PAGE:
LDOS and LS‑DOS: 2012 and Beyond
Nothing makes an operating system feel more antiquated than having an expiration date. For TRS‑80 users, that expiration date is just around the corner. Model 4 LS‑DOS and Model I and III LDOS will stop accepting the date in 2012 and the only solution is to disable the system date or lie about the year.
I happen to believe that LDOS and LS‑DOS still have life left in them, so I have developed a set of patches to extend date handling to 2079. The result is a 100 year dating window, beginning January 1, 1980 and ending December 31, 2079.
The patches are free and there are six patches in the set:
- A patch to SYS3/SYS to use the new dating scheme when writing to the directory.
- A patch to SYS0/SYS to make the date startup prompt accept dates up to 2079. Two digit years are recognized as 1980 to 1999 for values of 80 to 99 and 2000 to 2079 for values of 00 to 79. Also, the day of week calculation is fixed for years past 2040.
- A similar patch to SYS7/SYS to address the same issues, only for the DATE command.
- A patch to SYS6/SYS to let the DIR command display dates past 2011 and filter dates past 2011.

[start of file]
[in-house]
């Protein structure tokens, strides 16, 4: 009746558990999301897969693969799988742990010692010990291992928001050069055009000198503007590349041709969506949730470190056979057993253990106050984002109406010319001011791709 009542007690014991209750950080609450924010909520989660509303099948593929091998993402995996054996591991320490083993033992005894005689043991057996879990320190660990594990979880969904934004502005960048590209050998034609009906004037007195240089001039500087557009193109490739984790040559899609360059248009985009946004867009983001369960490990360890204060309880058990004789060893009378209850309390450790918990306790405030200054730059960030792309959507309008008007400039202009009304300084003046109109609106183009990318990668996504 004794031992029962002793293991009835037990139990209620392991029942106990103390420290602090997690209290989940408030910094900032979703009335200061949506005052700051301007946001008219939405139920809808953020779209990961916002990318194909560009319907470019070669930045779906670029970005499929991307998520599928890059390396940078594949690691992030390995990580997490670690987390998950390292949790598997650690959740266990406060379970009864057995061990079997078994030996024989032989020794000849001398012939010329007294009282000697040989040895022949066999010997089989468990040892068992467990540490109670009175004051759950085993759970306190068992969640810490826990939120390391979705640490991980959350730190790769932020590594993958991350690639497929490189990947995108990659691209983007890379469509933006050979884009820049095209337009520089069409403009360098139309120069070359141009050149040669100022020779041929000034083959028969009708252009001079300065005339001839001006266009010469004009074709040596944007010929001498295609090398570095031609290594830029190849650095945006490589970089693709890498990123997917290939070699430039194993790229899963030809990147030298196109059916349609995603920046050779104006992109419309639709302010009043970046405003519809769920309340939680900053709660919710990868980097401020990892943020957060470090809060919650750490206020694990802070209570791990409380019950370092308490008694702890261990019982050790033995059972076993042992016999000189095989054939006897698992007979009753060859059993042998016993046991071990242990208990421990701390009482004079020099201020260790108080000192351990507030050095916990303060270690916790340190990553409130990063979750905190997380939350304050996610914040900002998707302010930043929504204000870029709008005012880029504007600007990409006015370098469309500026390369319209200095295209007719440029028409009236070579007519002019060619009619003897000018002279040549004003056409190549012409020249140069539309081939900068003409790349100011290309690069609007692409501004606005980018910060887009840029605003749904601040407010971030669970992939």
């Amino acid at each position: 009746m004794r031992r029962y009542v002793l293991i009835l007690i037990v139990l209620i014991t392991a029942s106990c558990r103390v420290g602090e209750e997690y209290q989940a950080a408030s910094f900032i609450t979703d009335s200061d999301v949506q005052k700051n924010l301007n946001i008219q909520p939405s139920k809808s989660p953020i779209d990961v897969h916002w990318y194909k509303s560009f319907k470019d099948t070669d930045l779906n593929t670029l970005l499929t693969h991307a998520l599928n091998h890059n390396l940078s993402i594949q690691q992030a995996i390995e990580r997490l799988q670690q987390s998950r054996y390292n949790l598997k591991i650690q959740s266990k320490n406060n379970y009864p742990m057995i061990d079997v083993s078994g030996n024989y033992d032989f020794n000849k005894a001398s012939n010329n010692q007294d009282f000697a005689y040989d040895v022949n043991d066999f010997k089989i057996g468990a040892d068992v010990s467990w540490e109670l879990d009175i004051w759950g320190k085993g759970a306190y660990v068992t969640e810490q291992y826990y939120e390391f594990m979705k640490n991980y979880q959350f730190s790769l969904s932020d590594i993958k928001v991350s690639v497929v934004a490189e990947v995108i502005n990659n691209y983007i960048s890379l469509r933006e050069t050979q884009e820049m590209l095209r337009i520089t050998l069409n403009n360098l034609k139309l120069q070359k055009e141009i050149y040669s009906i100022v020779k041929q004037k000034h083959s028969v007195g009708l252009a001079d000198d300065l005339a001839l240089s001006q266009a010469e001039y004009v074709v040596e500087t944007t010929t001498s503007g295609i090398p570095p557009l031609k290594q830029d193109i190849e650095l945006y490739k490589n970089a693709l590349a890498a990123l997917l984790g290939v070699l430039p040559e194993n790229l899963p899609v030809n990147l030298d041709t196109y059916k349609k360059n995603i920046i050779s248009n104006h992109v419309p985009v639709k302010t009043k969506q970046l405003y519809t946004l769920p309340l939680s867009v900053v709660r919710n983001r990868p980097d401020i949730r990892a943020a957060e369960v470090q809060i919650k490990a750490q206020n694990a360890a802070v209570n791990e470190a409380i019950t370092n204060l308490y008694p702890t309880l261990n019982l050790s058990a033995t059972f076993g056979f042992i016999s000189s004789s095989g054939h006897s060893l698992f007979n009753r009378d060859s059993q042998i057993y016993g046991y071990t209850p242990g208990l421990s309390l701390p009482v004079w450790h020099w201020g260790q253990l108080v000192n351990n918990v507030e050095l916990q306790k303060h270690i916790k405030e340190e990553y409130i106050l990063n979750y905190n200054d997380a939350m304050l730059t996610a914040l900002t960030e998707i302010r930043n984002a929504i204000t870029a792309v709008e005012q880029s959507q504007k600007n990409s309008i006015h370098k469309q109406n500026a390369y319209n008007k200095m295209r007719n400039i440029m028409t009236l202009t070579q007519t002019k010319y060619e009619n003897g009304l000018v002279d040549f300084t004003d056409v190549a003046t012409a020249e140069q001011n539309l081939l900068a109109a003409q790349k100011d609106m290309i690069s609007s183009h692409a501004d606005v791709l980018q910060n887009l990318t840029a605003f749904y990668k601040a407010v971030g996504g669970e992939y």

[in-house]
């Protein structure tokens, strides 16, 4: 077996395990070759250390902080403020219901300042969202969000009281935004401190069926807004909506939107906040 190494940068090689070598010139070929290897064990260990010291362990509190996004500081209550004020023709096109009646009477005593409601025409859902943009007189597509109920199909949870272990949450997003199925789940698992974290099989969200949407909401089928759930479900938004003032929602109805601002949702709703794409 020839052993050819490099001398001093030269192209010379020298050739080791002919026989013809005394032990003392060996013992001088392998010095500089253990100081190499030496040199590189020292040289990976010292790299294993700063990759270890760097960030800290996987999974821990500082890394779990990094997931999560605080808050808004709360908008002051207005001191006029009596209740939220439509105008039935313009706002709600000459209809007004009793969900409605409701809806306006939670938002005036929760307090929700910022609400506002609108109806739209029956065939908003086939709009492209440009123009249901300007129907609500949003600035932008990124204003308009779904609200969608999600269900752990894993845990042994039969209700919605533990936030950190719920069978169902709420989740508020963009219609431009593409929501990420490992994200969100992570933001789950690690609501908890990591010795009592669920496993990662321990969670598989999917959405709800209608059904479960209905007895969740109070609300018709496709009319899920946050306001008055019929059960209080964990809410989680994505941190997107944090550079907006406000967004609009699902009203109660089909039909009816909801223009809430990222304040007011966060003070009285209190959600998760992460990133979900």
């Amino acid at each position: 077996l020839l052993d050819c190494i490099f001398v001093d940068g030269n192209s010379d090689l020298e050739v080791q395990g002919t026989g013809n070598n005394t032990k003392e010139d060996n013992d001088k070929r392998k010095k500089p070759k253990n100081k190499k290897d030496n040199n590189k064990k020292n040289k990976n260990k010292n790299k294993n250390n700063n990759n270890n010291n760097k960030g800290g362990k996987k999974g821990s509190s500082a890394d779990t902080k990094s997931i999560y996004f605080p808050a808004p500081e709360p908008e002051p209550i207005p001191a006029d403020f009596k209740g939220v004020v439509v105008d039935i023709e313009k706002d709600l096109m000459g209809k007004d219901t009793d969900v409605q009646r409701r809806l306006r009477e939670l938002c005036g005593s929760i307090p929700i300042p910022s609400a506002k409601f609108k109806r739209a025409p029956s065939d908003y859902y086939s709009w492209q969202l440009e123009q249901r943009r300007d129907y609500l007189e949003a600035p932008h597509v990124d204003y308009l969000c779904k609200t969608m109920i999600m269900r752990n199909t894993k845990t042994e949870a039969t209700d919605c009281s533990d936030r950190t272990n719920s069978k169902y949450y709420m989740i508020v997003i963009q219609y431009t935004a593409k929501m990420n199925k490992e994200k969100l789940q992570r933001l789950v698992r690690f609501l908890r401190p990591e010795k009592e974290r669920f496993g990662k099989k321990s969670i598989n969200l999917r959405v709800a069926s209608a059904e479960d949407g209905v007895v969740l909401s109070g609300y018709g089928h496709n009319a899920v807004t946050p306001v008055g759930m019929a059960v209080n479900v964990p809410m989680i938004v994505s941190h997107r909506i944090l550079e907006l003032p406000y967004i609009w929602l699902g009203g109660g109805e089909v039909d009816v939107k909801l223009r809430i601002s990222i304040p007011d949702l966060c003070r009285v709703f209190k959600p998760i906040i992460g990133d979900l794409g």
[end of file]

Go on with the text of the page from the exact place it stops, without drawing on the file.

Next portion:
- A patch to BACKUP/CMD to let BACKUP filter dates past 2011.
- A patch to SYS7/SYS to let PURGE filter dates past 2011.
Date filtering is a rarely used feature, but these patches update it to work for new dates. For example:
DIR :0 (DATE="03/01/84-08/08/92")
will display all files on drive 0 dated between March 1, 1984 and August 8, 1992.
After the patch, this command:
DIR :0 (DATE="02/10/93-12/31/45")
will display all files dated between February 10, 1993 and December 31, 2045.
These patches take up no additional code space, but optimize the existing code to allow adding the extra features. This was the most difficult part of the project, because the code was already very tightly written and compact.
Next post in this series: Technical information.